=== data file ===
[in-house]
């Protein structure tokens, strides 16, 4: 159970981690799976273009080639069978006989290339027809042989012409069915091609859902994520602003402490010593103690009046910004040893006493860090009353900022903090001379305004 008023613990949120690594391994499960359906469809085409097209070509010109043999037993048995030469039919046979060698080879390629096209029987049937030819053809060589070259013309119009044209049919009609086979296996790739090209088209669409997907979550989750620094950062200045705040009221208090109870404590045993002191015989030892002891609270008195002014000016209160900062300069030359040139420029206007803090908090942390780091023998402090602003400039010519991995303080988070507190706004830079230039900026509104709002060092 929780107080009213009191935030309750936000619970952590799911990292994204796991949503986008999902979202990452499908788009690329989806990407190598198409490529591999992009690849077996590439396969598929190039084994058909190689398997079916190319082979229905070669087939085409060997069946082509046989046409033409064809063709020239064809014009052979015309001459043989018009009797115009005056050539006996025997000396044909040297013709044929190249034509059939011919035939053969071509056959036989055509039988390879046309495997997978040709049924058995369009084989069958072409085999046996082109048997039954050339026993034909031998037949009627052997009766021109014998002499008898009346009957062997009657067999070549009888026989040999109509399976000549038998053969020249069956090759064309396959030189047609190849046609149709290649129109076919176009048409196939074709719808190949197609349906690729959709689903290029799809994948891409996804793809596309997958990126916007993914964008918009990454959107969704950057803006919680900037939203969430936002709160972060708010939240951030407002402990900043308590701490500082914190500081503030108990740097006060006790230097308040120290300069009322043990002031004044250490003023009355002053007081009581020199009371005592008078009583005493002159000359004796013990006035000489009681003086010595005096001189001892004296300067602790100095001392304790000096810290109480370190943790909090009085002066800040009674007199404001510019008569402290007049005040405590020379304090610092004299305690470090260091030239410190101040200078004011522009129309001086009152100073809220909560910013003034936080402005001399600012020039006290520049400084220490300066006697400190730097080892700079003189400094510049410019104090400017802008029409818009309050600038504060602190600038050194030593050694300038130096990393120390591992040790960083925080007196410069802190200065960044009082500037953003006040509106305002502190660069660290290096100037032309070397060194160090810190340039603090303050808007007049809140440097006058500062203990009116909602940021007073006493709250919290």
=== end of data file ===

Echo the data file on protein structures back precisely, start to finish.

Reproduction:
[in-house]
């Protein structure tokens, strides 16, 4: 159970981690799976273009080639069978006989290339027809042989012409069915091609859902994520602003402490010593103690009046910004040893006493860090009353900022903090001379305004 008023613990949120690594391994499960359906469809085409097209070509010109043999037993048995030469039919046979060698080879390629096209029987049937030819053809060589070259013309119009044209049919009609086979296996790739090209088209669409997907979550989750620094950062200045705040009221208090109870404590045993002191015989030892002891609270008195002014000016209160900062300069030359040139420029206007803090908090942390780091023998402090602003400039010519991995303080988070507190706004830079230039900026509104709002060092 929780107080009213009191935030309750936000619970952590799911990292994204796991949503986008999902979202990452499908788009690329989806990407190598198409490529591999992009690849077996590439396969598929190039084994058909190689398997079916190319082979229905070669087939085409060997069946082509046989046409033409064809063709020239064809014009052979015309001459043989018009009797115009005056050539006996025997000396044909040297013709044929190249034509059939011919035939053969071509056959036989055509039988390879046309495997997978040709049924058995369009084989069958072409085999046996082109048997039954050339026993034909031998037949009627052997009766021109014998002499008898009346009957062997009657067999070549009888026989040999109509399976000549038998053969020249069956090759064309396959030189047609190849046609149709290649129109076919176009048409196939074709719808190949197609349906690729959709689903290029799809994948891409996804793809596309997958990126916007993914964008918009990454959107969704950057803006919680900037939203969430936002709160972060708010939240951030407002402990900043308590701490500082914190500081503030108990740097006060006790230097308040120290300069009322043990002031004044250490003023009355002053007081009581020199009371005592008078009583005493002159000359004796013990006035000489009681003086010595005096001189001892004296300067602790100095001392304790000096810290109480370190943790909090009085002066800040009674007199404001510019008569402290007049005040405590020379304090610092004299305690470090260091030239410190101040200078004011522009129309001086009152100073809220909560910013003034936080402005001399600012020039006290520049400084220490300066006697400190730097080892700079003189400094510049410019104090400017802008029409818009309050600038504060602190600038050194030593050694300038130096990393120390591992040790960083925080007196410069802190200065960044009082500037953003006040509106305002502190660069660290290096100037032309070397060194160090810190340039603090303050808007007049809140440097006058500062203990009116909602940021007073006493709250919290």